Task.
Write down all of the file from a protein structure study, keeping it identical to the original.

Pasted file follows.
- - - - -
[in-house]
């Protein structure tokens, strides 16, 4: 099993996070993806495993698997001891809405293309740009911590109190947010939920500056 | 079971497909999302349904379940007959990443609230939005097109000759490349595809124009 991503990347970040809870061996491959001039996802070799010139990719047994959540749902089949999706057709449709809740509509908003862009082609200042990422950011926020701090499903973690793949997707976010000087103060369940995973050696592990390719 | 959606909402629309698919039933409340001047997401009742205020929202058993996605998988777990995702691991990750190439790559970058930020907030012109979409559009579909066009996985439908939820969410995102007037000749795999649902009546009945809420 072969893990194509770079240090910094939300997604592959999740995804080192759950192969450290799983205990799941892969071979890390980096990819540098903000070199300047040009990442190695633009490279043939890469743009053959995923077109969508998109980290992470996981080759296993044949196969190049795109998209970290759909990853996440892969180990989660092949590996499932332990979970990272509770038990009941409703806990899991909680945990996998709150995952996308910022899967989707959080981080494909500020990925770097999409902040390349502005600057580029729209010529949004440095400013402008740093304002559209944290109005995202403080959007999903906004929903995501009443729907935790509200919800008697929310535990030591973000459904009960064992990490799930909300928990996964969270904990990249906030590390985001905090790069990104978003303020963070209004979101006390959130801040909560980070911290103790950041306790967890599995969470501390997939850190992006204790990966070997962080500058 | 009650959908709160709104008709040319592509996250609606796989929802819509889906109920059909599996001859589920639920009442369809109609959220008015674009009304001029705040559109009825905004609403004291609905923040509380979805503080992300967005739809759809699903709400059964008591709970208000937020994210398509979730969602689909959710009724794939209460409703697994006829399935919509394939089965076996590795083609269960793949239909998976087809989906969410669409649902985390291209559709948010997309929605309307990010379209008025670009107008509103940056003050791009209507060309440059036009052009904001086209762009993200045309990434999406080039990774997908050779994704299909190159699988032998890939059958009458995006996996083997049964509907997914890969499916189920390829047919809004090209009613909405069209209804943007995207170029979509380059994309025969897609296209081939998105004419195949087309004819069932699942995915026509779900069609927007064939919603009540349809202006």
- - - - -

[in-house]
């Protein structure tokens, strides 16, 4: 099993996070993806495993698997001891809405293309740009911590109190947010939920500056 | 079971497909999302349904379940007959990443609230939005097109000759490349595809124009 991503990347970040809870061996491959001039996802070799010139990719047994959540749902089949999706057709449709809740509509908003862009082609200042990422950011926020701090499903973690793949997707976010000087103060369940995973050696592990390719 | 959606909402629309698919039933409340001047997401009742205020929202058993996605998988777990995702691991990750190439790559970058930020907030012109979409559009579909066009996985439908939820969410995102007037000749795999649902009546009945809420 072969893990194509770079240090910094939300997604592959999740995804080192759950192969450290799983205990799941892969071979890390980096990819540098903000070199300047040009990442190695633009490279043939890469743009053959995923077109969508998109980290992470996981080759296993044949196969190049795109998209970290759909990853996440892969180990989660092949590996499932332990979970990272509770038990009941409703806990899991909680945990996998709150995952996308910022899967989707959080981080494909500020990925770097999409902040390349502005600057580029729209010529949004440095400013402008740093304002559209944290109005995202403080959007999903906004929903995501009443729907935790509200919800008697929310535990030591973000459904009960064992990490799930909300928990996964969270904990990249906030590390985001905090790069990104978003303020963070209004979101006390959130801040909560980070911290103790950041306790967890599995969470501390997939850190992006204790990966070997962080500058 | 009650959908709160709104008709040319592509996250609606796989929802819509889906109920059909599996001859589920639920009442369809109609959220008015674009009304001029705040559109009825905004609403004291609905923040509380979805503080992300967005739809759809699903709400059964008591709970208000937020994210398509979730969602689909959710009724794939209460409703697994006829399935919509394939089965076996590795083609269960793949239909998976087809989906969410669409649902985390291209559709948010997309929605309307990010379209008025670009107008509103940056003050791009209507060309440059036009052009904001086209762009993200045309990434999406080039990774997908050779994704299909190159699988032998890939059958009458995006996996083997049964509907997914890969499916189920390829047919809004090209009613909405069209209804943007995207170029979509380059994309025969897609296209081939998105004419195949087309004819069932699942995915026509779900069609927007064939919603009540349809202006």